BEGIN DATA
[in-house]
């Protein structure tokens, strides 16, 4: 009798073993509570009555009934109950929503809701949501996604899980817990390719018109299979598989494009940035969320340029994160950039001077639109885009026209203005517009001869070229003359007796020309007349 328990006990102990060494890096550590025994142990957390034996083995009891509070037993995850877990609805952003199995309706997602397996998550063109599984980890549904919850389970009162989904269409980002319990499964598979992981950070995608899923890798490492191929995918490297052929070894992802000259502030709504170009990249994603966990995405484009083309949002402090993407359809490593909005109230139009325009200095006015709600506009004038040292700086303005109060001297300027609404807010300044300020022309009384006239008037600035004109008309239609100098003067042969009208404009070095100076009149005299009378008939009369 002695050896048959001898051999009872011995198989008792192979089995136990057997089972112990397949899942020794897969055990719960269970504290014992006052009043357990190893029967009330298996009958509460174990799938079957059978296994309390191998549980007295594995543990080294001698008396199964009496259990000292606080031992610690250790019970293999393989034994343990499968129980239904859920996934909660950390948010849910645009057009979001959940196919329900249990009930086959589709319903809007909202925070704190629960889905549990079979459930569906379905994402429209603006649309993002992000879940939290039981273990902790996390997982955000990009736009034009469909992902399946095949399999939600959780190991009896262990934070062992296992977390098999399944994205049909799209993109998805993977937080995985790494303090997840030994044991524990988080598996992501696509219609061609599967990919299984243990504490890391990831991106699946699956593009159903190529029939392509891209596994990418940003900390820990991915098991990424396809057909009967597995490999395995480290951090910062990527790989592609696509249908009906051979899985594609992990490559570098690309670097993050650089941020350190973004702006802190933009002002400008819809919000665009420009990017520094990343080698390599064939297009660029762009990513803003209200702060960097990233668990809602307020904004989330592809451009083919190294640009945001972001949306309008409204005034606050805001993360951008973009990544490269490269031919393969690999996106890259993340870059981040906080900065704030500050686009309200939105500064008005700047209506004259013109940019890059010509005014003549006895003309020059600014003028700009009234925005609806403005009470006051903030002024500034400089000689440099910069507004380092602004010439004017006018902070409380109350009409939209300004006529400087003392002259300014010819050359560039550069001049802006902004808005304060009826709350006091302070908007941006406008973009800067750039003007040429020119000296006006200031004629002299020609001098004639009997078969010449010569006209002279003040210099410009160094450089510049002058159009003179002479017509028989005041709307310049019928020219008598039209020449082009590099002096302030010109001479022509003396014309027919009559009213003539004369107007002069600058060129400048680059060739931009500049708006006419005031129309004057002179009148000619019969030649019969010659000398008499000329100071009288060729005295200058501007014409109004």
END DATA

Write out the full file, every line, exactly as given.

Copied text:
[in-house]
């Protein structure tokens, strides 16, 4: 009798073993509570009555009934109950929503809701949501996604899980817990390719018109299979598989494009940035969320340029994160950039001077639109885009026209203005517009001869070229003359007796020309007349 328990006990102990060494890096550590025994142990957390034996083995009891509070037993995850877990609805952003199995309706997602397996998550063109599984980890549904919850389970009162989904269409980002319990499964598979992981950070995608899923890798490492191929995918490297052929070894992802000259502030709504170009990249994603966990995405484009083309949002402090993407359809490593909005109230139009325009200095006015709600506009004038040292700086303005109060001297300027609404807010300044300020022309009384006239008037600035004109008309239609100098003067042969009208404009070095100076009149005299009378008939009369 002695050896048959001898051999009872011995198989008792192979089995136990057997089972112990397949899942020794897969055990719960269970504290014992006052009043357990190893029967009330298996009958509460174990799938079957059978296994309390191998549980007295594995543990080294001698008396199964009496259990000292606080031992610690250790019970293999393989034994343990499968129980239904859920996934909660950390948010849910645009057009979001959940196919329900249990009930086959589709319903809007909202925070704190629960889905549990079979459930569906379905994402429209603006649309993002992000879940939290039981273990902790996390997982955000990009736009034009469909992902399946095949399999939600959780190991009896262990934070062992296992977390098999399944994205049909799209993109998805993977937080995985790494303090997840030994044991524990988080598996992501696509219609061609599967990919299984243990504490890391990831991106699946699956593009159903190529029939392509891209596994990418940003900390820990991915098991990424396809057909009967597995490999395995480290951090910062990527790989592609696509249908009906051979899985594609992990490559570098690309670097993050650089941020350190973004702006802190933009002002400008819809919000665009420009990017520094990343080698390599064939297009660029762009990513803003209200702060960097990233668990809602307020904004989330592809451009083919190294640009945001972001949306309008409204005034606050805001993360951008973009990544490269490269031919393969690999996106890259993340870059981040906080900065704030500050686009309200939105500064008005700047209506004259013109940019890059010509005014003549006895003309020059600014003028700009009234925005609806403005009470006051903030002024500034400089000689440099910069507004380092602004010439004017006018902070409380109350009409939209300004006529400087003392002259300014010819050359560039550069001049802006902004808005304060009826709350006091302070908007941006406008973009800067750039003007040429020119000296006006200031004629002299020609001098004639009997078969010449010569006209002279003040210099410009160094450089510049002058159009003179002479017509028989005041709307310049019928020219008598039209020449082009590099002096302030010109001479022509003396014309027919009559009213003539004369107007002069600058060129400048680059060739931009500049708006006419005031129309004057002179009148000619019969030649019969010659000398008499000329100071009288060729005295200058501007014409109004």